Pakistan's five-month-old coalition government, which came to power on a wave of sympathy following the assassination of Benazir Bhutto and on widespread discontentment with President Pervez Musharraf, dissolved this afternoon, opening a path for Bhutto's widower to consolidate power as president.
In a press conference, Nawaz Sharif, the former prime minister who currently leads the second-largest political party in Pakistan, said he has pulled out of the ruling coalition that helped push Musharraf out of office. Sharif's party, the PML-N, split with the Pakistan People's Party over what Sharif called broken promises by the PPP to reinstate judges fired by Musharraf and choose a "nonpartisan" candidate for president.
"These repeated defaults and violations have forced us to withdraw our support from the ruling coalition and sit on the opposition benches," Sharif said to a room of 100 journalists and nearly as many cameras.
Sharif's announcement forces the PPP and its co-chairman, Asif Ali Zardari, to reach out to smaller parties to form a new coalition government. Once that is done, Zardari, who is Bhutto's widower, is likely to become Pakistan's next president Sept. 6.
In a video statement, Zardari responded to Sharif's announcement, asking him to return to the coalition.
"If you are hurt, you forgive us. Let's write together a chapter of the new Pakistan. I admit that you are hurt. We apologize for tha,t" Zardari said. "For the sake of democracy, for the sake of Pakistan," he continued, "you come along with us in this test, and we will come with you in the next test."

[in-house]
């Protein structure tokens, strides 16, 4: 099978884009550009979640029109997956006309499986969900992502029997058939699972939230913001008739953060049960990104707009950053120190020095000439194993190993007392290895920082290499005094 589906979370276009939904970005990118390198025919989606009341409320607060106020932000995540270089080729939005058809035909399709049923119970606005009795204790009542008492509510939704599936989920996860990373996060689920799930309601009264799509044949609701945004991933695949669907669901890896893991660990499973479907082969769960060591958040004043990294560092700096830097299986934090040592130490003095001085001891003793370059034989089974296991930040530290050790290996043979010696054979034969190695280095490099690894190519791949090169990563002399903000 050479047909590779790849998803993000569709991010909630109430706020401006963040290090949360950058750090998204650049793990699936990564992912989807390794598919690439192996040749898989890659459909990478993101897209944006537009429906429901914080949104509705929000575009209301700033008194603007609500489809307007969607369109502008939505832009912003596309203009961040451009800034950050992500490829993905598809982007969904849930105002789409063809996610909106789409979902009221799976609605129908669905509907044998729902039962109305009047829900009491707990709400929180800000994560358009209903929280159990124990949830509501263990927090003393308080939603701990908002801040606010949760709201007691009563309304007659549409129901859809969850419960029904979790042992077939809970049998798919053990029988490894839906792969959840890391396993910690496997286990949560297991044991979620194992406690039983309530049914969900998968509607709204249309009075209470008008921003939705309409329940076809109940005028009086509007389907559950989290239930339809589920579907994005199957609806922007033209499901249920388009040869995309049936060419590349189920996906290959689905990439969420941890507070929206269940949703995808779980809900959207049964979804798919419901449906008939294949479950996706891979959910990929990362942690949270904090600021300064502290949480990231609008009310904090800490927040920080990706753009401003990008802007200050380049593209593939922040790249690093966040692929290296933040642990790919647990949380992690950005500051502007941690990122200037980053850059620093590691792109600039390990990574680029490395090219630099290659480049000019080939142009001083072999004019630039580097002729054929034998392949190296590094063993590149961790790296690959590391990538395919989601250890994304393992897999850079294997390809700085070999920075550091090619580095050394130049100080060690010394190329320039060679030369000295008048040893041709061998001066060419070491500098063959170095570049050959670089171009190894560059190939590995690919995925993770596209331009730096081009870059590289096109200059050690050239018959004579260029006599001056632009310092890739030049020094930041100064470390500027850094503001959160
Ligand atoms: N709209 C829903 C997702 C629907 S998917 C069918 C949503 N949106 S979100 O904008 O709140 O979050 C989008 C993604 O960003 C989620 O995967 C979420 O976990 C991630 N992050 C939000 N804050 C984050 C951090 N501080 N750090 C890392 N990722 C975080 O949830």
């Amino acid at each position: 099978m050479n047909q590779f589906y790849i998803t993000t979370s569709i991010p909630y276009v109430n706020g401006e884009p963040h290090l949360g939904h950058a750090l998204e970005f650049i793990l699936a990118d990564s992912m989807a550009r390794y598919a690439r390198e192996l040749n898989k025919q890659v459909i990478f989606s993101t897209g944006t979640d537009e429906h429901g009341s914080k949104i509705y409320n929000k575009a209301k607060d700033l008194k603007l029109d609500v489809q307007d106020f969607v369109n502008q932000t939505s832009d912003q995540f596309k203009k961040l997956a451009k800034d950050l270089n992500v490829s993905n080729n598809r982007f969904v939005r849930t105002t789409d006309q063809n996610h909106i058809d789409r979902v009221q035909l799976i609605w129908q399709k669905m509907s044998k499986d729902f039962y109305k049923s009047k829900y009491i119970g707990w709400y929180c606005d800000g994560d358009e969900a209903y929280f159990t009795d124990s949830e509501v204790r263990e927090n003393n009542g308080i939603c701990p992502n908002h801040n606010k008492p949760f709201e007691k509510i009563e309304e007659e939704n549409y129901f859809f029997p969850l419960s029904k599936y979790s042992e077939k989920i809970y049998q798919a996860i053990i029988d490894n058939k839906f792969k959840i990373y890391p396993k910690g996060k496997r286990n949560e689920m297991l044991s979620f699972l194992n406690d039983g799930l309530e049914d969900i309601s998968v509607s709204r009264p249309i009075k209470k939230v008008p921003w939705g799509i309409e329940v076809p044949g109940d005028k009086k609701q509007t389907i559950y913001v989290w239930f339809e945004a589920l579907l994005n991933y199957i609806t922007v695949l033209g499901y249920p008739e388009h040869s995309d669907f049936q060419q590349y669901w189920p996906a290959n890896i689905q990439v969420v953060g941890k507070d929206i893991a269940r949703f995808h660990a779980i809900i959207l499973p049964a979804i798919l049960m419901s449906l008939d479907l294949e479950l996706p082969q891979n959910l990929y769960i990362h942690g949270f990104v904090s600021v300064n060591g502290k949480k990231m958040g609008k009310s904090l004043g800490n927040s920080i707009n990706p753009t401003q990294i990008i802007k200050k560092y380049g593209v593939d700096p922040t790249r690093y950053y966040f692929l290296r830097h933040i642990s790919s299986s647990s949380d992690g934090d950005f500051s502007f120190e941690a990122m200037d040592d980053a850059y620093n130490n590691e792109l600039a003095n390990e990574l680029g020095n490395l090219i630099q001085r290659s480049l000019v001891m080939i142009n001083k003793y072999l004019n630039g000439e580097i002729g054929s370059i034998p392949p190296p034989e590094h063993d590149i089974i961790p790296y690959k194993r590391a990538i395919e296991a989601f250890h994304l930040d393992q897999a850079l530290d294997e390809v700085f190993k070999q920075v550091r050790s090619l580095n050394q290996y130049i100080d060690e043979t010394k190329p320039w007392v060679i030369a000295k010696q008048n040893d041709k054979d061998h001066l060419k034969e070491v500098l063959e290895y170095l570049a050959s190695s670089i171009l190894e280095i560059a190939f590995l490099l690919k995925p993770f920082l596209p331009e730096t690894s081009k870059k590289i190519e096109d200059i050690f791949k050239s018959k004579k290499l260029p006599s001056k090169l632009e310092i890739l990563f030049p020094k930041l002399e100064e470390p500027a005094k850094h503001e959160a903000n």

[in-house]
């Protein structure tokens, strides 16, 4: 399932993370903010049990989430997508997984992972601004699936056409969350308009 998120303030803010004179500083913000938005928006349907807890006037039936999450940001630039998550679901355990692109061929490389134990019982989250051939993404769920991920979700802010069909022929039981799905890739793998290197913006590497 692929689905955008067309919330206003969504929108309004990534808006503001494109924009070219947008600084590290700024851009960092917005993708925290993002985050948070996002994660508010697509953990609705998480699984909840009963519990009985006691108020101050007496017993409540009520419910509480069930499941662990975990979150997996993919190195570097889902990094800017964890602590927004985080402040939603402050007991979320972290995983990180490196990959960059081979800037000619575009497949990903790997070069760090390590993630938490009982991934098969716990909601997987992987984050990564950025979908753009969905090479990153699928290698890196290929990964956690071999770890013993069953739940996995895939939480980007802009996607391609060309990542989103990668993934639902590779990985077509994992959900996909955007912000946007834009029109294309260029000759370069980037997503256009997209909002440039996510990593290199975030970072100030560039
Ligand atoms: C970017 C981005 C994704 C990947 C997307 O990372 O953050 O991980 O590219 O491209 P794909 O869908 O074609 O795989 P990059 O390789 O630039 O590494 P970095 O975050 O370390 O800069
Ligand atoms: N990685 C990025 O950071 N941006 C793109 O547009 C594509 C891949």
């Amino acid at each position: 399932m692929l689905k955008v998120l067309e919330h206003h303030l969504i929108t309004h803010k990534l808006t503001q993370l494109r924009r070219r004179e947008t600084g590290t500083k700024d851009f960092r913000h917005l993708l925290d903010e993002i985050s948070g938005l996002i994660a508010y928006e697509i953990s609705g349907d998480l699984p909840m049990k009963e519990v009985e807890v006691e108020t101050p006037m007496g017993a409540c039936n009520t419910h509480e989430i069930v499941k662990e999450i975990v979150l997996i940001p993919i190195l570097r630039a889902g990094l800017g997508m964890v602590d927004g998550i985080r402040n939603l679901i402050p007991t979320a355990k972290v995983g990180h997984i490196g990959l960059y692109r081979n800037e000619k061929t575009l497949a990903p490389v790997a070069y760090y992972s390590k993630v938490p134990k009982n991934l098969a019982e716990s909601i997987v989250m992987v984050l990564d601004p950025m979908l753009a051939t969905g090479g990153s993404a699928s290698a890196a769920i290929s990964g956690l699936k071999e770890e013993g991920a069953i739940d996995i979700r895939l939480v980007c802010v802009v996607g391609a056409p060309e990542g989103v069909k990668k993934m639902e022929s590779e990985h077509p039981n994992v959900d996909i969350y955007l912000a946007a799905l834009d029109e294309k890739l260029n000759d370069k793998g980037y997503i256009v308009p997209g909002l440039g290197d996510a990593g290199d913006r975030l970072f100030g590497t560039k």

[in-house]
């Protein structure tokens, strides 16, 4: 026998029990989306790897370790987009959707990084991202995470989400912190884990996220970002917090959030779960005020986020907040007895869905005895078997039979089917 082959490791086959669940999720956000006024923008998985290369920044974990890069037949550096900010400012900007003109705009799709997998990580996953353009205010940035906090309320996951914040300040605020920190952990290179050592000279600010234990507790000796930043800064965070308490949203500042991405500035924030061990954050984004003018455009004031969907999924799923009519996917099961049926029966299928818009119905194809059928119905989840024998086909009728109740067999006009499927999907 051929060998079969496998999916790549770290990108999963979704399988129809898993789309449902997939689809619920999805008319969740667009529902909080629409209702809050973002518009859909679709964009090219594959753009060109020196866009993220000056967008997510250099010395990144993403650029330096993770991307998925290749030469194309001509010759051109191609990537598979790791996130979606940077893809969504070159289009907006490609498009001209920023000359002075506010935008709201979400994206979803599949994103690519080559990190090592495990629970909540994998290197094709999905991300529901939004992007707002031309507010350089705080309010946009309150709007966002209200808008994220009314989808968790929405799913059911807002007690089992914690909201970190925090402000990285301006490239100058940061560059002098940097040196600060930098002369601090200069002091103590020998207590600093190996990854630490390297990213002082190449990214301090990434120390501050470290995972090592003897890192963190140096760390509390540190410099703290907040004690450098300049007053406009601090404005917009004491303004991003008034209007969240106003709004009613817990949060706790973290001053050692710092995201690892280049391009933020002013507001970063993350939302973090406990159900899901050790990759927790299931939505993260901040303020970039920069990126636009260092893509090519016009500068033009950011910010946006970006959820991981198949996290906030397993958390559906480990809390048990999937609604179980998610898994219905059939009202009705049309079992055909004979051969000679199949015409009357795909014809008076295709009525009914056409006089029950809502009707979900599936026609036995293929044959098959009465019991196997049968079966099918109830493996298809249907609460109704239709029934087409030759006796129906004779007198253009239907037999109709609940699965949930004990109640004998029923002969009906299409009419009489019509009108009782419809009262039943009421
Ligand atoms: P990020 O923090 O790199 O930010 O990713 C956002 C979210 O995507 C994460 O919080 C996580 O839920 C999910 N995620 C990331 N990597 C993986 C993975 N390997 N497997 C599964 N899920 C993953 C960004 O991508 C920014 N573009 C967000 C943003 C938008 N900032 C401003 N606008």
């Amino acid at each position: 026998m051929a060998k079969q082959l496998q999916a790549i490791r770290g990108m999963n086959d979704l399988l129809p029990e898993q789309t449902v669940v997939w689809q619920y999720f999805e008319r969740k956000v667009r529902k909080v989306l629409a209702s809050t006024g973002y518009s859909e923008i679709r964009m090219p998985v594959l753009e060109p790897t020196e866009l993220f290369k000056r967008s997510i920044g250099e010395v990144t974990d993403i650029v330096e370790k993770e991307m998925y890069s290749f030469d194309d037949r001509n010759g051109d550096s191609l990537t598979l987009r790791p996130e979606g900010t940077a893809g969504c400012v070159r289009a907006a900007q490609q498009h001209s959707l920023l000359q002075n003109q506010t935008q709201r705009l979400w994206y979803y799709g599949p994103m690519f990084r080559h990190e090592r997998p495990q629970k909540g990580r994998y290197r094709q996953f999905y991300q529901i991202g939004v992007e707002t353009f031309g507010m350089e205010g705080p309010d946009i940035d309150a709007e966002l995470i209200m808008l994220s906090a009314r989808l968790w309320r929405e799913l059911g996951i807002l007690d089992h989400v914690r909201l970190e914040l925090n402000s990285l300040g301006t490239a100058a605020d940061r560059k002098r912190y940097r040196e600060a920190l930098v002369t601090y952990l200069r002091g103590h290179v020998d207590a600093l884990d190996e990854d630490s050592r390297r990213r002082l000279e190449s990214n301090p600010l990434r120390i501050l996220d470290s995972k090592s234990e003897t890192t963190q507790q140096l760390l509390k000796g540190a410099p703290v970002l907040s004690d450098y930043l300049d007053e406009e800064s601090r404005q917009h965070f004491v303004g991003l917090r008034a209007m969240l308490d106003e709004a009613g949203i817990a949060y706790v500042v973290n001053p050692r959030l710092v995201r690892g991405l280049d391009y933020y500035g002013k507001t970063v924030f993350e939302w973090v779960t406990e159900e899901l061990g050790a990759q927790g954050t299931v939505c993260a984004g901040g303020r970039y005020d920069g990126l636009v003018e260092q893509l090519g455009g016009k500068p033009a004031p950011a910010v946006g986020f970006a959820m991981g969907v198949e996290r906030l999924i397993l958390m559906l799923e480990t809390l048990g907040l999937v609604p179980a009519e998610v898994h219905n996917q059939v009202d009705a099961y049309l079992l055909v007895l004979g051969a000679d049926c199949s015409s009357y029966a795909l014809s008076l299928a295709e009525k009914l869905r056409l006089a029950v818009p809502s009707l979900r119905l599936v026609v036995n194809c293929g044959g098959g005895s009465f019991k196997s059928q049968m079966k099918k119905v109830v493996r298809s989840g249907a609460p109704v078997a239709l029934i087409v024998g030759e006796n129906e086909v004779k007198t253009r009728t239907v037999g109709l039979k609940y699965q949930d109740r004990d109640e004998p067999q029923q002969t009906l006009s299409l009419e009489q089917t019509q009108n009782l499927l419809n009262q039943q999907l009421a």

Sharif himself said he did not want to stand in the way of a PPP-led government, even though he and his aides were furious when the PPP failed to tell them in advance that Zardari would be put forward as the presidential candidate. He promised to lead a "constructive" opposition party.
"We don't want to be instrumental in overthrowing any government. We don't have any such intentions," he said.
Sharif announced that Saeed Zaman Siddiqui, a former judge, would be its candidate for president, and that the party would continue to push for all 60 judges sacked last year by Musharraf to be reinstated.
The political squabbling comes as the PPP-led government seems to be taking a more confrontational stance against militants along the Pakistan-Afghanistan border, a policy the United States wants to continue.
Today the Interior Ministry announced it was "banning" the Taliban movement in Pakistan. Any known Taliban bank accounts and assets will be frozen, and anyone caught helping the Taliban faces up to 10 years in prison.
That move came just hours after the government declined an offer by the Taliban to negotiate a peace deal, a policy that both this government and Musharraf have used at times in the past. Instead, the military is currently overseeing one of its most aggressive actions against the militants in years.
In Bajour, where the Taliban has particularly close ties to al Qaeda, the Frontier Corps has been battling militants for 18 days. In the last 24 hours, 50 militants and 10 soldiers have been killed, according to the military.